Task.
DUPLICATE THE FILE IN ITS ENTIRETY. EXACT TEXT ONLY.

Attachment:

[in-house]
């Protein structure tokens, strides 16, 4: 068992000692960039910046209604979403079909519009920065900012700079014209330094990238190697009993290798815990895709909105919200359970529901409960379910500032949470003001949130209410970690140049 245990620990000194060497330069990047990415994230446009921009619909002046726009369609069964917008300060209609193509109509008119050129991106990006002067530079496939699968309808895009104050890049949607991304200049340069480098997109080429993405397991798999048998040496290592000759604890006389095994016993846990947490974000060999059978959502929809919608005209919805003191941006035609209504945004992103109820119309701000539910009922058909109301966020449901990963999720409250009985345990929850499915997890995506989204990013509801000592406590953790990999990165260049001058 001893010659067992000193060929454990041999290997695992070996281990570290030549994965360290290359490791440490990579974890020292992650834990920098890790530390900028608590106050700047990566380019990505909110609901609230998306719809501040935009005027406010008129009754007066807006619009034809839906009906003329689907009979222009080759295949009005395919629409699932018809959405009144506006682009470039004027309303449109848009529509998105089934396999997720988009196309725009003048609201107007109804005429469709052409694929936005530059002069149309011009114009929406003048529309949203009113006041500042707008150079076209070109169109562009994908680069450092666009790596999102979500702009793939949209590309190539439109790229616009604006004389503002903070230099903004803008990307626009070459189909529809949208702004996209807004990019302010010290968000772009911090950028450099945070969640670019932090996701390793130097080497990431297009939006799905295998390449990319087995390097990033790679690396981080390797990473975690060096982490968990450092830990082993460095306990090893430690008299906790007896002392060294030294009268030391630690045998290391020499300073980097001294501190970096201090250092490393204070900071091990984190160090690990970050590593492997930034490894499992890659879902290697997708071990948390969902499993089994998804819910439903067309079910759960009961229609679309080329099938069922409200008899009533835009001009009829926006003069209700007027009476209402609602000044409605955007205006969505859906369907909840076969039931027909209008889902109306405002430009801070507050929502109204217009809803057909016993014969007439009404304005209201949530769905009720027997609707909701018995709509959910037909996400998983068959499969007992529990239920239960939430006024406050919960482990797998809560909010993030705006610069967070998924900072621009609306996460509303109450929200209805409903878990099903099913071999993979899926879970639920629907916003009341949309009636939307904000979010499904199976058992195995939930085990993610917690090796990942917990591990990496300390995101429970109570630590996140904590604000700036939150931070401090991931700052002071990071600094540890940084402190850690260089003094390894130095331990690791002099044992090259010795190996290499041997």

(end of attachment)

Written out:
[in-house]
């Protein structure tokens, strides 16, 4: 068992000692960039910046209604979403079909519009920065900012700079014209330094990238190697009993290798815990895709909105919200359970529901409960379910500032949470003001949130209410970690140049 245990620990000194060497330069990047990415994230446009921009619909002046726009369609069964917008300060209609193509109509008119050129991106990006002067530079496939699968309808895009104050890049949607991304200049340069480098997109080429993405397991798999048998040496290592000759604890006389095994016993846990947490974000060999059978959502929809919608005209919805003191941006035609209504945004992103109820119309701000539910009922058909109301966020449901990963999720409250009985345990929850499915997890995506989204990013509801000592406590953790990999990165260049001058 001893010659067992000193060929454990041999290997695992070996281990570290030549994965360290290359490791440490990579974890020292992650834990920098890790530390900028608590106050700047990566380019990505909110609901609230998306719809501040935009005027406010008129009754007066807006619009034809839906009906003329689907009979222009080759295949009005395919629409699932018809959405009144506006682009470039004027309303449109848009529509998105089934396999997720988009196309725009003048609201107007109804005429469709052409694929936005530059002069149309011009114009929406003048529309949203009113006041500042707008150079076209070109169109562009994908680069450092666009790596999102979500702009793939949209590309190539439109790229616009604006004389503002903070230099903004803008990307626009070459189909529809949208702004996209807004990019302010010290968000772009911090950028450099945070969640670019932090996701390793130097080497990431297009939006799905295998390449990319087995390097990033790679690396981080390797990473975690060096982490968990450092830990082993460095306990090893430690008299906790007896002392060294030294009268030391630690045998290391020499300073980097001294501190970096201090250092490393204070900071091990984190160090690990970050590593492997930034490894499992890659879902290697997708071990948390969902499993089994998804819910439903067309079910759960009961229609679309080329099938069922409200008899009533835009001009009829926006003069209700007027009476209402609602000044409605955007205006969505859906369907909840076969039931027909209008889902109306405002430009801070507050929502109204217009809803057909016993014969007439009404304005209201949530769905009720027997609707909701018995709509959910037909996400998983068959499969007992529990239920239960939430006024406050919960482990797998809560909010993030705006610069967070998924900072621009609306996460509303109450929200209805409903878990099903099913071999993979899926879970639920629907916003009341949309009636939307904000979010499904199976058992195995939930085990993610917690090796990942917990591990990496300390995101429970109570630590996140904590604000700036939150931070401090991931700052002071990071600094540890940084402190850690260089003094390894130095331990690791002099044992090259010795190996290499041997």